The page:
• Hence my third rule: any advertising must be child-appropriate.

There are quite a few digital paint programs to choose from, so let’s get started!

Traditional MyPaint toolsMyPaint – Available for PC and Linux operating systems; MyPaint has a range of functions similar to Adobe Photoshop including pressure-sensitive capabilities for use with drawing tablets. In addition to basic layering features, MyPaint has many different brush settings. Kids can even create their own brushes, allowing them to be really creative with this program!

Firealpaca – This kid-friendly art program is available for free download on both Macs and PCs. A relatively new program, it does contain advertisements. However they claim to be art-related, and only placed ion the introductory screen, along with any relevant update information or user tips. The program has layer capabilities and many different brush settings.

Copic – Another free program compatible with Macs and PCs, Copic has a user-friendly interface that incorporates Copic’s color system as well as different brush settings. Kids will love the easy look of the program, and should be able to pick it up quickly.

Sumopaint – Users can draw online or download a more comprehensive version of this easy-to-use program; it has both PC and Mac compatibility. Its tools for drawing are virtually unlimited, allowing kids to have an expanded choice for their artwork.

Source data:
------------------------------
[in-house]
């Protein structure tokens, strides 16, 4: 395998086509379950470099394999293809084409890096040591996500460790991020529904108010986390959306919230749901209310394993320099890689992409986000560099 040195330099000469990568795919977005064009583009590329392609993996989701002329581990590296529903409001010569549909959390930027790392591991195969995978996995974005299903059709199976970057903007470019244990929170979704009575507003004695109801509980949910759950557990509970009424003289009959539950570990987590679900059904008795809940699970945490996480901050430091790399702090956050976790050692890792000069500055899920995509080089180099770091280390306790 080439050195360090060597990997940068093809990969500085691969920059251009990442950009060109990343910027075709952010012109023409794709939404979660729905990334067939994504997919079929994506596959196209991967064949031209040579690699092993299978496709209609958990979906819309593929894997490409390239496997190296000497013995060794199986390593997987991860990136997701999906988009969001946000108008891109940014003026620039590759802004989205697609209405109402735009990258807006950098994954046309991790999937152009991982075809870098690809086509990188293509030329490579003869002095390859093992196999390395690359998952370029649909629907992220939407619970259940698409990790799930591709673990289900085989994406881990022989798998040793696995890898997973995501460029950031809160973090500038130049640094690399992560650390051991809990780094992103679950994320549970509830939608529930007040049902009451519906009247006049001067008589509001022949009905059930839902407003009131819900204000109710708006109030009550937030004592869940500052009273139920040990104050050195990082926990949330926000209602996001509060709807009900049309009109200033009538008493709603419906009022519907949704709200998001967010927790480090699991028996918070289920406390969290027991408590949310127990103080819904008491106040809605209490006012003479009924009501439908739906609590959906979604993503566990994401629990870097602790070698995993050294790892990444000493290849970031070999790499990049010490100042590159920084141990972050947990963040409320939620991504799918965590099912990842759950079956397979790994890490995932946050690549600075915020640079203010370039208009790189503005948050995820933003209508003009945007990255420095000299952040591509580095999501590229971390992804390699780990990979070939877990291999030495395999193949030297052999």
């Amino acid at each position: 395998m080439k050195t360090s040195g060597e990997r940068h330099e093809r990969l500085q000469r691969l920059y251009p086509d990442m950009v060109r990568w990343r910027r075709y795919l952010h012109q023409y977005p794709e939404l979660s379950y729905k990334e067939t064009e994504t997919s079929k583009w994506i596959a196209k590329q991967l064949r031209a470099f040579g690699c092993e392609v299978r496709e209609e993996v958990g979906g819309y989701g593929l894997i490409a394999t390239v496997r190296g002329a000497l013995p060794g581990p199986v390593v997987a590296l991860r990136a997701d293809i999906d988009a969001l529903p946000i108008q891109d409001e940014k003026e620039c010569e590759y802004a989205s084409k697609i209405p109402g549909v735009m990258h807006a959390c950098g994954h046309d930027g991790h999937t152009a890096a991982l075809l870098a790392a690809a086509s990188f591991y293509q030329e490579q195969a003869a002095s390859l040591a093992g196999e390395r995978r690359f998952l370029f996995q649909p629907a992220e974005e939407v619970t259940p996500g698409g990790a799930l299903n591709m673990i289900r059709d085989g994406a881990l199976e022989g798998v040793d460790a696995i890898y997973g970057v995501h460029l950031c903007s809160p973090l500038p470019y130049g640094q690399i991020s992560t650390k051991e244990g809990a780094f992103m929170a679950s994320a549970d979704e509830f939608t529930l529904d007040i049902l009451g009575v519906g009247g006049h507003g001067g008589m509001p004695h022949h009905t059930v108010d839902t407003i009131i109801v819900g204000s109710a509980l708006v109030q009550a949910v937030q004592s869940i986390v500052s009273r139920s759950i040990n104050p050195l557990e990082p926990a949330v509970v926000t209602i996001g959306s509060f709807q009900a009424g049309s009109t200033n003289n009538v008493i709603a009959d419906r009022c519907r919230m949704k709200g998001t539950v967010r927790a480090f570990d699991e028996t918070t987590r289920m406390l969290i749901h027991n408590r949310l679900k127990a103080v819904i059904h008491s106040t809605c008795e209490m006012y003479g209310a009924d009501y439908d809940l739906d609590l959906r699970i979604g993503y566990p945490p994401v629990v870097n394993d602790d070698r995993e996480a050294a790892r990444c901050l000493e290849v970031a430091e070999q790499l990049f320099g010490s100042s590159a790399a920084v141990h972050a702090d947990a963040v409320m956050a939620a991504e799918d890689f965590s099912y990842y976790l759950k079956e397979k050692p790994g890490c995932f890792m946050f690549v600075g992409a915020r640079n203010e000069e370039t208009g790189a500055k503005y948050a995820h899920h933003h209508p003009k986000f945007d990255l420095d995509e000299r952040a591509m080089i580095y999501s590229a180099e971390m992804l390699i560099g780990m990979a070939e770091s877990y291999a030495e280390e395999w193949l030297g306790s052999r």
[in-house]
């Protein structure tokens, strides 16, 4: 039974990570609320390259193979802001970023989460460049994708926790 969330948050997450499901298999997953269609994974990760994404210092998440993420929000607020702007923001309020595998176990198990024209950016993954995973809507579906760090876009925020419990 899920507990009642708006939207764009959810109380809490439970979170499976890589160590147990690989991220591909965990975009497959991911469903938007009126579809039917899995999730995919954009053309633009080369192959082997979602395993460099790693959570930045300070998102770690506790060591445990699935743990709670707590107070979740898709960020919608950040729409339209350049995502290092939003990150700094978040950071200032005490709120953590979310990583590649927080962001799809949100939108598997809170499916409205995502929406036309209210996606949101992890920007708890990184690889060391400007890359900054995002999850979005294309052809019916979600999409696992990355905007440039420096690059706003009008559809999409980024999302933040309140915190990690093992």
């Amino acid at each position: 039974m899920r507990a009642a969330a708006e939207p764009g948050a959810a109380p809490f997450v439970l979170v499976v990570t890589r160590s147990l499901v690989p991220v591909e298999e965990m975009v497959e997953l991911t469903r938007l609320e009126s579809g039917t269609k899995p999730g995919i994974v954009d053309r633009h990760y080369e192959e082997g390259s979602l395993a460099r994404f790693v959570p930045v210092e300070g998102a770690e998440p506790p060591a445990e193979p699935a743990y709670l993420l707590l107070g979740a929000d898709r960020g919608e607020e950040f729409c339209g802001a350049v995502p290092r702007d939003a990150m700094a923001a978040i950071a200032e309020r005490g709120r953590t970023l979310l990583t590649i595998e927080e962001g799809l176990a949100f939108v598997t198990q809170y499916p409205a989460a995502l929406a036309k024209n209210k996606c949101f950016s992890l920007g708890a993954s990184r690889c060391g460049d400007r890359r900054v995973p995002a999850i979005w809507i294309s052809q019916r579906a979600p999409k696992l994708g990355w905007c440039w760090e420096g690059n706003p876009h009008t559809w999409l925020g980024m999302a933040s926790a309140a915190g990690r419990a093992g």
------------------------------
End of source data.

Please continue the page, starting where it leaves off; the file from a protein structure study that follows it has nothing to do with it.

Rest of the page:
ArtRage ToolboxArtRage – This program is very kid-friendly and simplistic, and is our choice for digital art software. It’s available for both Windows and Mac operating systems for $49.90. Supporting all levels of artists, ArtRage is designed to be like a virtual painting space, increasing authenticity and making the experience for kids more fun and realistic.

Artweaver – Suitable for beginners, Artweaver is a freeware program that is available for Windows computers. On this program, kids can even draw from a photograph scanned into the computer – draw on paper first, then paint on Artweaver!